Carle Illinois College of Medicine Students Learn Real-world Lessons from Clinician Ambassadors
The value of having a mentor early in medical school is not lost on Carle physician, Warren McCauley, MD. The anesthesiologist attended the University of Chicago for college where his mentor, William McDade, MD, PhD, offered guidance on reducing cultural disparity in medicine.
“I am someone who cares deeply about the community and reducing morbidity and mortality levels,” Dr. McCauley said. His mentor is currently serving as the Accreditation Council for Graduate Medical Education’s (ACGME’s) first chief diversity and inclusion officer.
McCauley moved on from the University of Chicago to complete medical school and residency at Duke University in Durham, North Carolina. Now he is the mentor as well as a leader in the Carle Ambassador Program for students in the Carle Illinois College of Medicine (CI MED). He calls the opportunity to work with students “a blessing.”
"I am giving them information from my own experience that I wish I would have known earlier. At the same time, their passion for medicine excites me and sometimes prompts me to learn even more about medicine,” he said.
The Carle Ambassador Program started in 2021 as a way to enrich experiences for first-year medical students. They are matched with faculty ambassadors currently practicing medicine who mentor students as they learn about Carle Health’s clinical, educational and research missions. In the first year, nine Carle ambassadors were matched with groups of four to five students. Surveys were done to match interests and regular check-ins are conducted along with quarterly ambassador meetings to ensure engagement. In order to measure success and continue growth, student surveys are completed.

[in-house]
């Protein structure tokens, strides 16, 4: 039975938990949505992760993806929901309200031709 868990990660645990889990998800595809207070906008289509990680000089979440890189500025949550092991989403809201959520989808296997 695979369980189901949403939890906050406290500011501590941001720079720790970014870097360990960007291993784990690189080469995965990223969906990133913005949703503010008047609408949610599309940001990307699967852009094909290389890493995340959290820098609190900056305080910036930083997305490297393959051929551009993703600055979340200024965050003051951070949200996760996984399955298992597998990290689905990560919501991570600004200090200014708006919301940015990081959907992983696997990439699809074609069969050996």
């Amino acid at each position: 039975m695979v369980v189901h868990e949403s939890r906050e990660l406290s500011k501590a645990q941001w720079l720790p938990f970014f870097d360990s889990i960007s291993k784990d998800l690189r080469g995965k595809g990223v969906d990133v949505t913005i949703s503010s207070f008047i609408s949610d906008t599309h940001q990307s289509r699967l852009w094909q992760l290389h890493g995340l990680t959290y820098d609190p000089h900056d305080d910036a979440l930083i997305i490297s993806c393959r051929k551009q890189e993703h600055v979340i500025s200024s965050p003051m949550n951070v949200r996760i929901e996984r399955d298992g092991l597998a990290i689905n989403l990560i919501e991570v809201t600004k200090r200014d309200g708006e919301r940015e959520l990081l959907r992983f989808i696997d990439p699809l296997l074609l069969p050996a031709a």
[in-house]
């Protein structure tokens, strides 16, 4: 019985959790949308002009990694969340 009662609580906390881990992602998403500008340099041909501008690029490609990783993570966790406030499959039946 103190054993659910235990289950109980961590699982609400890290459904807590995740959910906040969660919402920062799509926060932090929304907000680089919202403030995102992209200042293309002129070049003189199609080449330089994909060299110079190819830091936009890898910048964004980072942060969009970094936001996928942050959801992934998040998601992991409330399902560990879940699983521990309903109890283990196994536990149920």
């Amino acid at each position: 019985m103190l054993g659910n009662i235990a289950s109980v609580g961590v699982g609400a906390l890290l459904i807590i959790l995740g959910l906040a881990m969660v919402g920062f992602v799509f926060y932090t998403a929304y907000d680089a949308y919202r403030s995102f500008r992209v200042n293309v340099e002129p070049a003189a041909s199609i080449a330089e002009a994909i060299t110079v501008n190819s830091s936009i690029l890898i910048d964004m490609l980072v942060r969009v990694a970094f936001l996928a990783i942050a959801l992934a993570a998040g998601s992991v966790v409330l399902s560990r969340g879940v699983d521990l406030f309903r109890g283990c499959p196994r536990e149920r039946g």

Annabelle Shaffer of Bloomington is in her second year of medicine at CI MED. She was in a group of five that met monthly, and she said the meetings provided connections with other students as well as with their mentor, Dr. McCauley. “He provided a lot of education we do not typically get in a classroom setting,” she said.
“Students at this point in their life need to know the value of teamwork as well as how their decisions today will impact their future well-being and ultimately the lives of the patients they care for,” McCauley said.
Shaffer said the life experience McCauley brings to the group is valued and included topics like improving financial literacy. He bought each student a book written for doctors about how to manage financial investment.
“It’s nice to see someone who has taken on $200,000 in debt and come through it,” she said.
Dr. McCauley said the first year of medical school is often a period of significant adjustment. “It is easy for students to become overwhelmed by the immense amount of medical knowledge to be learned and the numerous resources available to assist them in achieving their career aspirations.”
Shaffer said she knows her choice in medicine will not be easy for her. She plans to be a neurosurgeon in a field where she said studies show over 90% of those practicing in the U.S. are men. She plans to stay in touch with Dr. McCauley and believes many other students will tap into his knowledge as they advance through medical school.